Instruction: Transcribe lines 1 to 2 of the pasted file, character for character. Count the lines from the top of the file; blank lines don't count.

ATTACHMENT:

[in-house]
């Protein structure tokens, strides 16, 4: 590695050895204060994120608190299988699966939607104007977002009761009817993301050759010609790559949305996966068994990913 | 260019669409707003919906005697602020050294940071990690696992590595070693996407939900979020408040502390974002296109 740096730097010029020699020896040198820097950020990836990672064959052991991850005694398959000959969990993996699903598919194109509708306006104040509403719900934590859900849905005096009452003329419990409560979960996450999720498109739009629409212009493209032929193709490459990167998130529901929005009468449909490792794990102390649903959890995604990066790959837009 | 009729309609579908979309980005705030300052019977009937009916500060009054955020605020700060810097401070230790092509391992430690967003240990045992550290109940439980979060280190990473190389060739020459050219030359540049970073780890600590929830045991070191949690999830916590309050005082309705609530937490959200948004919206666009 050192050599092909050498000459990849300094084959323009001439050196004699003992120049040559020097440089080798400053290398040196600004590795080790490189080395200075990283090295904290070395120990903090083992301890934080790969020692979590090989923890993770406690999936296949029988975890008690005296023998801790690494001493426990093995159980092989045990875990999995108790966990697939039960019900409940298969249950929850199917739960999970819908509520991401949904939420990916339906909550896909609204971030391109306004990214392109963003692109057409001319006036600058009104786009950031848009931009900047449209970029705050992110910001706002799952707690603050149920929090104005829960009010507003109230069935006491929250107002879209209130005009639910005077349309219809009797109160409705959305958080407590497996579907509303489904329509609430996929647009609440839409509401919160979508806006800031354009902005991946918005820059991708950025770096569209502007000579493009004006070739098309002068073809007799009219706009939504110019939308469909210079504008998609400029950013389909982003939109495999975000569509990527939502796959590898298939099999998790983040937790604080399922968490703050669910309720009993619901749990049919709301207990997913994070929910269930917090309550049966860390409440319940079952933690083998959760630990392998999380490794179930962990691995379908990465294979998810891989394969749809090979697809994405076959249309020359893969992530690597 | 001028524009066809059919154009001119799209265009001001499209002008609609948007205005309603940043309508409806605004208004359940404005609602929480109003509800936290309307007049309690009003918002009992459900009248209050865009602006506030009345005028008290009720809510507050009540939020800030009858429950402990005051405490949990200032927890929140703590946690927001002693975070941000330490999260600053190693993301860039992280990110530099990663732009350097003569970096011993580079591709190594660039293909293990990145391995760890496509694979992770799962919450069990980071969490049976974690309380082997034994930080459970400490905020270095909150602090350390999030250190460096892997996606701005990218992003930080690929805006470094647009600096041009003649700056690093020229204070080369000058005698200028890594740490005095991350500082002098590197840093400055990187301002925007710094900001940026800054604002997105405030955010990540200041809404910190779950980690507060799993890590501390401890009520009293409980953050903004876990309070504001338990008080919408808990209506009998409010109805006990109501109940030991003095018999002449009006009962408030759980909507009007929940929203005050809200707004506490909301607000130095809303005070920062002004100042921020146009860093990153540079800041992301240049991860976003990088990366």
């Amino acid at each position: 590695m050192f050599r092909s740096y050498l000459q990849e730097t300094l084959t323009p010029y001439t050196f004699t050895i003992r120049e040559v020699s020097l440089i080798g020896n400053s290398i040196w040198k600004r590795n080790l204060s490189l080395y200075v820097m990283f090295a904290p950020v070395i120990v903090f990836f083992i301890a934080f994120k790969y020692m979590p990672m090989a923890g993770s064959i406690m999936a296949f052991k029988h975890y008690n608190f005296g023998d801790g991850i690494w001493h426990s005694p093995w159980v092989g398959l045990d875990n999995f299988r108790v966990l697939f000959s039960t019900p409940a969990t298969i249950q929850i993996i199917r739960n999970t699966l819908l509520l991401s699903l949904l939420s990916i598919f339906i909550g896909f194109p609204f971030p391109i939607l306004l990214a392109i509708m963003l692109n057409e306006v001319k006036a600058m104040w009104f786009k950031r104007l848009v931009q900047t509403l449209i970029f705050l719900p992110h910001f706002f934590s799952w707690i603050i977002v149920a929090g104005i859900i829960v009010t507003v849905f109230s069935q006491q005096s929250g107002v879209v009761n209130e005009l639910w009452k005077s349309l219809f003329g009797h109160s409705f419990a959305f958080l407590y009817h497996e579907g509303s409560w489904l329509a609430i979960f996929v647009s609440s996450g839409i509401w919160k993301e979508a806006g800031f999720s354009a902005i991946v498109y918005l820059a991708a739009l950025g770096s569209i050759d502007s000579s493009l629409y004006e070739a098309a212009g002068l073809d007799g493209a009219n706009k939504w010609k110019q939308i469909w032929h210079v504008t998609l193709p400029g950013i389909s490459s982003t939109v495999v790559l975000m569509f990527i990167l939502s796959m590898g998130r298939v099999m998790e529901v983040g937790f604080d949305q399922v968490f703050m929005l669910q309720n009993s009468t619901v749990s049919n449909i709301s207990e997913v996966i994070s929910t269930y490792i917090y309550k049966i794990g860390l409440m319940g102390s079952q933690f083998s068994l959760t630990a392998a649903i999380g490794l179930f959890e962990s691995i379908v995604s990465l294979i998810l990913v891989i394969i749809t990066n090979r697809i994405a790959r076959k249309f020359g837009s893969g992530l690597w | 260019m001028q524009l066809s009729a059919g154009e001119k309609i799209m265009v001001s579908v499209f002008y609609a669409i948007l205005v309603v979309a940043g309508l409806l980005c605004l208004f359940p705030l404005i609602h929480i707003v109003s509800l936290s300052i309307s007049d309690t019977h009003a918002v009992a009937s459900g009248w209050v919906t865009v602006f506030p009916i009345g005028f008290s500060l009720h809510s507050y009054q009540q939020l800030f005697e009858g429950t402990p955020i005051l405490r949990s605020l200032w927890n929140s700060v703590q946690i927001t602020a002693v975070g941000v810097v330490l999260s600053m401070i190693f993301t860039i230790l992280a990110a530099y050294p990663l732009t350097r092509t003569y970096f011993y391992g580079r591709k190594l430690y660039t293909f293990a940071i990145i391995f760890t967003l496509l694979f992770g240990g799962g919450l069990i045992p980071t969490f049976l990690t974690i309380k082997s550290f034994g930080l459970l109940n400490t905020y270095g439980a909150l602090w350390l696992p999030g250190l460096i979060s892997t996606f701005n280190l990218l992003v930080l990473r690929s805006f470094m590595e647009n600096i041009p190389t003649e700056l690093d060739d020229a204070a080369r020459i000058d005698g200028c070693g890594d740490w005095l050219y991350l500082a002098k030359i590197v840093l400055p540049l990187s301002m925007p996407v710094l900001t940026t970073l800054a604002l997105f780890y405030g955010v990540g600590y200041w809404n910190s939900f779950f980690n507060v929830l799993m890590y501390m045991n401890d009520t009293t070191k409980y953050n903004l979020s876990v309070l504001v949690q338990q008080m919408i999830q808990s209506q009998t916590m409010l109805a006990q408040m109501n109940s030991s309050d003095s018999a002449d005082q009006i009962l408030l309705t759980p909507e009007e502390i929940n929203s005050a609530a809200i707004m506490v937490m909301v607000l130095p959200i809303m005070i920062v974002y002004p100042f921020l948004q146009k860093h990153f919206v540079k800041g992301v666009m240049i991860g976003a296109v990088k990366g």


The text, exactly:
[in-house]
């Protein structure tokens, strides 16, 4: 590695050895204060994120608190299988699966939607104007977002009761009817993301050759010609790559949305996966068994990913 | 260019669409707003919906005697602020050294940071990690696992590595070693996407939900979020408040502390974002296109 740096730097010029020699020896040198820097950020990836990672064959052991991850005694398959000959969990993996699903598919194109509708306006104040509403719900934590859900849905005096009452003329419990409560979960996450999720498109739009629409212009493209032929193709490459990167998130529901929005009468449909490792794990102390649903959890995604990066790959837009 | 009729309609579908979309980005705030300052019977009937009916500060009054955020605020700060810097401070230790092509391992430690967003240990045992550290109940439980979060280190990473190389060739020459050219030359540049970073780890600590929830045991070191949690999830916590309050005082309705609530937490959200948004919206666009 050192050599092909050498000459990849300094084959323009001439050196004699003992120049040559020097440089080798400053290398040196600004590795080790490189080395200075990283090295904290070395120990903090083992301890934080790969020692979590090989923890993770406690999936296949029988975890008690005296023998801790690494001493426990093995159980092989045990875990999995108790966990697939039960019900409940298969249950929850199917739960999970819908509520991401949904939420990916339906909550896909609204971030391109306004990214392109963003692109057409001319006036600058009104786009950031848009931009900047449209970029705050992110910001706002799952707690603050149920929090104005829960009010507003109230069935006491929250107002879209209130005009639910005077349309219809009797109160409705959305958080407590497996579907509303489904329509609430996929647009609440839409509401919160979508806006800031354009902005991946918005820059991708950025770096569209502007000579493009004006070739098309002068073809007799009219706009939504110019939308469909210079504008998609400029950013389909982003939109495999975000569509990527939502796959590898298939099999998790983040937790604080399922968490703050669910309720009993619901749990049919709301207990997913994070929910269930917090309550049966860390409440319940079952933690083998959760630990392998999380490794179930962990691995379908990465294979998810891989394969749809090979697809994405076959249309020359893969992530690597 | 001028524009066809059919154009001119799209265009001001499209002008609609948007205005309603940043309508409806605004208004359940404005609602929480109003509800936290309307007049309690009003918002009992459900009248209050865009602006506030009345005028008290009720809510507050009540939020800030009858429950402990005051405490949990200032927890929140703590946690927001002693975070941000330490999260600053190693993301860039992280990110530099990663732009350097003569970096011993580079591709190594660039293909293990990145391995760890496509694979992770799962919450069990980071969490049976974690309380082997034994930080459970400490905020270095909150602090350390999030250190460096892997996606701005990218992003930080690929805006470094647009600096041009003649700056690093020229204070080369000058005698200028890594740490005095991350500082002098590197840093400055990187301002925007710094900001940026800054604002997105405030955010990540200041809404910190779950980690507060799993890590501390401890009520009293409980953050903004876990309070504001338990008080919408808990209506009998409010109805006990109501109940030991003095018999002449009006009962408030759980909507009007929940929203005050809200707004506490909301607000130095809303005070920062002004100042921020146009860093990153540079800041992301240049991860976003990088990366």